Preet Bharara, the former U.S. Attorney known as the “Sheriff of Wall Street,” spoke publicly for the first time since his surprise firing by President Trump three weeks, and also talked about the state of law enforcement in the financial sector.
Addressing a packed crowd at the Cooper Union school in New York on Thursday night, Bharara took several swipes at the Trump Administration’s performance and suggested his dismissal had been the result of incompetence or worse.
“I had thought that this was what Donald Trump was good at,” said Bharara, referring to Trump’s previous role in which he fired people on the TV show, The Apprentice.
Even though it’s customary for new Presidents to replace U.S. Attorneys, since they are political appointments, Bharara’s dismissal was controversial in light of the fact that President Trump had endorsed him in November and publicly asked him to stay on the job.
The decision appeared more controversial still after it emerged Trump made a series of phone calls to Bharara—the last of which Bharara said he refused to answer over concern about the propriety of the President phoning a sitting U.S. Attorney. This series of events led Bharara to refuse to hand in his resignation along with other U.S. Attorneys and demand he be fired instead.
“I want the record to reflect for all time there was a deliberate decision to change one’s mind and deliberately fire me, particularly given what my office’s jurisdiction is, and where my office is situated,” said Bharara, alluding to the fact that both Wall Street and Trump Tower fall within the jurisdiction of the U.S. Attorney for Manhattan.
Bharara also made a series of jokes in reference to the President, including one about the size of the crowd who had come to hear him, and saying his remarks were not “alternative facts” or “fake news.”
He also addressed rumors about his possible future in elected office roles such as mayor or governor of New York.
“I don’t have any plans to enter politics just as I have no plans to join the circus,” he said.
Despite the remark, much of Bharara’s talk sounded like an early version of a political stump speech. He several times invoked the history of the Cooper Union venue, which helped to launch the Presidency of Abraham Lincoln, and has hosted speeches by the likes of Barack Obama and Bill Clinton.
He also spoke at length on traditional Democratic party themes such as inclusion of racial minorities and disabilities, and the need for a fairer criminal justice system. Bharara also decried the hyper-partisanship of Washington and spoke proudly of his friendships with conservatives.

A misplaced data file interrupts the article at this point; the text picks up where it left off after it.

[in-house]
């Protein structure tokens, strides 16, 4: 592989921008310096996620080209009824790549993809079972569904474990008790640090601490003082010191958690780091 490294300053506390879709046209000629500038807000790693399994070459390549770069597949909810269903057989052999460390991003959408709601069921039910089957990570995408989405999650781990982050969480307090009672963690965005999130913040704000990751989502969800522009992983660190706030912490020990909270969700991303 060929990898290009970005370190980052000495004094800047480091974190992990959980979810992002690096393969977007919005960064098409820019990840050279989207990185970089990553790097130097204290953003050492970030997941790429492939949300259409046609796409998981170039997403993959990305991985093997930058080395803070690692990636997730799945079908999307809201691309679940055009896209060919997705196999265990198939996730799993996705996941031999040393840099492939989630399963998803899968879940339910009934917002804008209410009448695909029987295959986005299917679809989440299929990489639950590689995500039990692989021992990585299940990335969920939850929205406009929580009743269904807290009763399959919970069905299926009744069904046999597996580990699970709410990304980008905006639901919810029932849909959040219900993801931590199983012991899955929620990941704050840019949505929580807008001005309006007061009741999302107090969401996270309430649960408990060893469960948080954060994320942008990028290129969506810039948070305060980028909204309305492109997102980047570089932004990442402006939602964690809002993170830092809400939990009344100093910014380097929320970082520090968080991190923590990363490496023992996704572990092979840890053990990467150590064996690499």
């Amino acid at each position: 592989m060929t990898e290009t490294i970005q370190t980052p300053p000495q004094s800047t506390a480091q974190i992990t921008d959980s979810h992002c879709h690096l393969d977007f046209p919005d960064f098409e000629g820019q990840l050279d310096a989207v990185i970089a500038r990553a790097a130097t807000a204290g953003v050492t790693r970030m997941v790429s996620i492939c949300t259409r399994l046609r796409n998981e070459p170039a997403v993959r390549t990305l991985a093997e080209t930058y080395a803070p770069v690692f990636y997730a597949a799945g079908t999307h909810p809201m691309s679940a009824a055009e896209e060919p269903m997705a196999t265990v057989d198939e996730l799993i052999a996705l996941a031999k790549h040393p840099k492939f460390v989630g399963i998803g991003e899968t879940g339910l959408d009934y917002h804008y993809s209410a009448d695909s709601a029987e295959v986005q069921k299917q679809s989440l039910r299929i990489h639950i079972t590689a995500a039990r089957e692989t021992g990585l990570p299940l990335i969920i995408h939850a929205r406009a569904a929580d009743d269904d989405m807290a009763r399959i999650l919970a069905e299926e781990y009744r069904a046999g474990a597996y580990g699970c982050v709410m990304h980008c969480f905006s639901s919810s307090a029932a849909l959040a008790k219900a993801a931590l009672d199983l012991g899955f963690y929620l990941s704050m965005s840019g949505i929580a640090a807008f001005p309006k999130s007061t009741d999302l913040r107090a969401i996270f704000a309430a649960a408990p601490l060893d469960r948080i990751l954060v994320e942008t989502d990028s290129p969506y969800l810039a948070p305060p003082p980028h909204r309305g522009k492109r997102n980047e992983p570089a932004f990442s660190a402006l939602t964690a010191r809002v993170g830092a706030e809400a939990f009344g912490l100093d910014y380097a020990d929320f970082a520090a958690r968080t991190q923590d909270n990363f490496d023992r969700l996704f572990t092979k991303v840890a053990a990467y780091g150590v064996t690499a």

Cleaning Up White Collar Crime
In the Cooper Union speech, Bharara reflected on his eight years prosecuting financial crime, boasting that his office had obtained $14 billion on behalf of victims through processes like forfeiture and disgorgement.
“The return on investment for taxpayers was 37 times the costs [of paying for the U.S. Attorneys Office]… That’s much better than any hedge fund I was aware of,” he said.
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Bharara also addressed the issue of insider trading, which his office pursued aggressively, and led to resentment among many in the financial community (see this Fortune feature from December for a full account).
“We had a hiccup along the way when it came to insider trading cases,” said Bharara, referring to a high-profile appeals court ruling called Newman, which made it much more difficult for prosecutors to show proof of insider trading, and led his office to halt a number of investigations.
But he added a Supreme Court ruling in December, which reversed the lower court’s finding in Newman, came as a vindication, and meant prosecutors can resume insider trading prosecutions.
Bharara expressed disappointment, however, with another Supreme Court ruling last year that overturned the graft conviction of former Virginia governor Bob McDonnell. He said the unanimous decision, which narrowed the scope of what can be considered a bribe for elected officials, went against ordinary people’s notion of what a kickback is.
Finally, Bharara also spoke out in defense of the embattled Consumer Financial Protection Bureau (CFPB), which has been a bugbear for conservatives and is the subject of a lawsuit that claims its structure is unconstitutional.
Bharara acknowledged that the CFPB lawsuit raises legitimate questions about the separation of power but decried those who attacked its underlying purpose of protecting consumers.
“The CFPB is trying to drain a particular kind of swamp,” he said, arguing that its role is critical for protecting people without legal resources to fight for themselves.